But if we might imagine this carefully organized dinner as a prelude to anything else, de Oliveira presents it as a near-completely unspoken affair, as the couple dine, Husson licking his lips in slightly obscene delight of each bite; all Séverine wants to know is whether or not Husson has really revealed to her husband that she had been a prostitute; it is not that she is ashamed of her activities—as she admits she now, in older age, a changed woman and she continues to feel no guilt—but, it becomes clear, she is still distraught over the fact that her husband might have been, before being inexplicably shot and paralyzed by one of her jealous clients, have suffered with the knowledge; she needs to know whether the frozen tear that formed at the edge of his eye was in sympathy with her or the result of a tortured vision of his wife.

      Totally unable to comprehend her dilemma, Husson has instead brought her a gift of a sexual toy-box whose contents, consisting of the sound of a buzzing fly, was never completely revealed in the Buñuel film. She is outraged by his present, and returns it to him, demanding he live up to his promise to tell her whether or not he has told her husband.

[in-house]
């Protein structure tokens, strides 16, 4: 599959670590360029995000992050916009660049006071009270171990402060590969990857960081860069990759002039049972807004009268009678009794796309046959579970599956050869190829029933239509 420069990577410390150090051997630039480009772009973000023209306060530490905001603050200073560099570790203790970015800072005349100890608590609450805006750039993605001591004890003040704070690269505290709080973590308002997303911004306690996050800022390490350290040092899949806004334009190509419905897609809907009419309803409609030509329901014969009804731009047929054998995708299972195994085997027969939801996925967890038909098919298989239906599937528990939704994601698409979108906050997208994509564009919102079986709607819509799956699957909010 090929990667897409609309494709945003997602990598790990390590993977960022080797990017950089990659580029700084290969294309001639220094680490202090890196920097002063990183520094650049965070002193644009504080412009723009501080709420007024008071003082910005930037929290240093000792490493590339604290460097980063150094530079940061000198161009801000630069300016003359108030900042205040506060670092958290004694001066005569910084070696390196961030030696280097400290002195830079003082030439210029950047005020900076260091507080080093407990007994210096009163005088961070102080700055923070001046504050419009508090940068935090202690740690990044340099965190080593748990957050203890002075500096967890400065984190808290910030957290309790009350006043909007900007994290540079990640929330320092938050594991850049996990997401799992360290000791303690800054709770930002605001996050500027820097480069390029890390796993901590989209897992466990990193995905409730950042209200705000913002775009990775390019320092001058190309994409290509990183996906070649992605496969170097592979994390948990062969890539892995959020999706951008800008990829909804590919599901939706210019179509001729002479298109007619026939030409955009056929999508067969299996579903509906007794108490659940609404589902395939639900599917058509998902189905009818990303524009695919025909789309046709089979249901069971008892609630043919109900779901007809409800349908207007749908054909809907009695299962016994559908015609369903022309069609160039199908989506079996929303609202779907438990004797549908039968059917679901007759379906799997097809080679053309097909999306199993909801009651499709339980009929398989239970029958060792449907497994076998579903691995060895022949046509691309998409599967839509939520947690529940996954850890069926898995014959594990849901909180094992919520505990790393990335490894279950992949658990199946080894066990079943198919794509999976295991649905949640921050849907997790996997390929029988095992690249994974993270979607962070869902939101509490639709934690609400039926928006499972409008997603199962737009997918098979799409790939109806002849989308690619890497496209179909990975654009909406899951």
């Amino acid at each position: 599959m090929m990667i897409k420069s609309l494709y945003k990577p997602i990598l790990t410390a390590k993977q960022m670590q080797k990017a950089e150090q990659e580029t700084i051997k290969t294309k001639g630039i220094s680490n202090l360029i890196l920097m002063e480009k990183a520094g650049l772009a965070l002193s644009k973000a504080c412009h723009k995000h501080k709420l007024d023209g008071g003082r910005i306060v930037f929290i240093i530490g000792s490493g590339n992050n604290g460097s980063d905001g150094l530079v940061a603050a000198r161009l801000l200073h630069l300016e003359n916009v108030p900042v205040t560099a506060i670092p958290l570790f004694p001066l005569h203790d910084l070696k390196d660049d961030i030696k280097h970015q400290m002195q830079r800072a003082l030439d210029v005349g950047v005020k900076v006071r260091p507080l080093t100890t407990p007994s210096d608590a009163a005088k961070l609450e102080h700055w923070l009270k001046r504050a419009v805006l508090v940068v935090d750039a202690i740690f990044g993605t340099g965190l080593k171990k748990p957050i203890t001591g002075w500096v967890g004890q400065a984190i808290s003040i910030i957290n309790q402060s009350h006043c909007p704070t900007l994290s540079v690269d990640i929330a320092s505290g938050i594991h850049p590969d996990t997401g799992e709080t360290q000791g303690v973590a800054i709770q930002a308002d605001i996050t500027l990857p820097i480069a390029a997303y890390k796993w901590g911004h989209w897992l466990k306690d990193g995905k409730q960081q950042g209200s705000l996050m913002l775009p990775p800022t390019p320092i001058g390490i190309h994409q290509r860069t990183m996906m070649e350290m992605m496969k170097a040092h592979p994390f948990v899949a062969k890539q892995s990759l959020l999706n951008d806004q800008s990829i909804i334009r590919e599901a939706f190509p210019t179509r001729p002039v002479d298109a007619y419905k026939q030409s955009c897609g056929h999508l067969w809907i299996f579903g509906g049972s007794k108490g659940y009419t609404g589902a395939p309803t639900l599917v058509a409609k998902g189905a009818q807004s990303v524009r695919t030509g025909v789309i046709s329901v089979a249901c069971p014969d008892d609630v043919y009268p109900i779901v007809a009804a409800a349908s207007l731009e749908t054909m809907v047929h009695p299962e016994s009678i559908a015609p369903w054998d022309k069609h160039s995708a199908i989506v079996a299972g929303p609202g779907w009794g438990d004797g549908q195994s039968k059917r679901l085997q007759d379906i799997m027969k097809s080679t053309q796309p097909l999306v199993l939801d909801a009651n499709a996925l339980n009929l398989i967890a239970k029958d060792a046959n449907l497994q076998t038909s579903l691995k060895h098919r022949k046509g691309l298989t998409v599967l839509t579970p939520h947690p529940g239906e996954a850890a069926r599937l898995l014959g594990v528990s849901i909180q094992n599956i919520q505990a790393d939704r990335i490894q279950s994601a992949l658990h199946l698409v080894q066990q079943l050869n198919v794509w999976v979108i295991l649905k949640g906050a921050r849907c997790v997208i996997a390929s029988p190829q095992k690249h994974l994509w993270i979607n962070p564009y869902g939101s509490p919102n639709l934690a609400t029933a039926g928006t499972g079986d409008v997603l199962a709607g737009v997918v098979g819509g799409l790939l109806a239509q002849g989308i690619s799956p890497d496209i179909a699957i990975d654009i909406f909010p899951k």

In response, Husson merely reiterates the two possibilities, throwing the alternatives, suggesting that he may be lying in either case, back in her lap. Séverine rushes from the room, breaking a bottle of wine and glasses in her abandonment of the personification of selfishness who has sat across from her at the table. De Oliviera suddenly comments on the action by presenting, almost in surreal-like fashion, the image of a cock strolling down the elite hotel hallway, emblematizing the Husson character in a way that we now know has not at all represented in own personal interpretations. 
      In her escape, Séverine has also left behind her purse, from which the vengeful and now thieving monster takes evidently large denominations of money in order to tip the waiters. After he leaves, they, themselves, describe him as an perverted weirdo as they clear the tables and carry away the would-be romantic candelabras. Although Husson, now in possession of Séverine’s identity and some of her money, may have imagined he was won, Séverine clearly has again escaped his clutches. He may have destroyed her husband’s love and faith, but he has no real power over the opposite sex, especially a woman who has so successfully freed herself from his kind.
      Ultimately, de Olivera’s film, we perceive, has been an homage, not to Buñuel, but to his character Séverine, whom de Oliveria truly does portray as a woman of today.

Los Angeles, April 25, 2015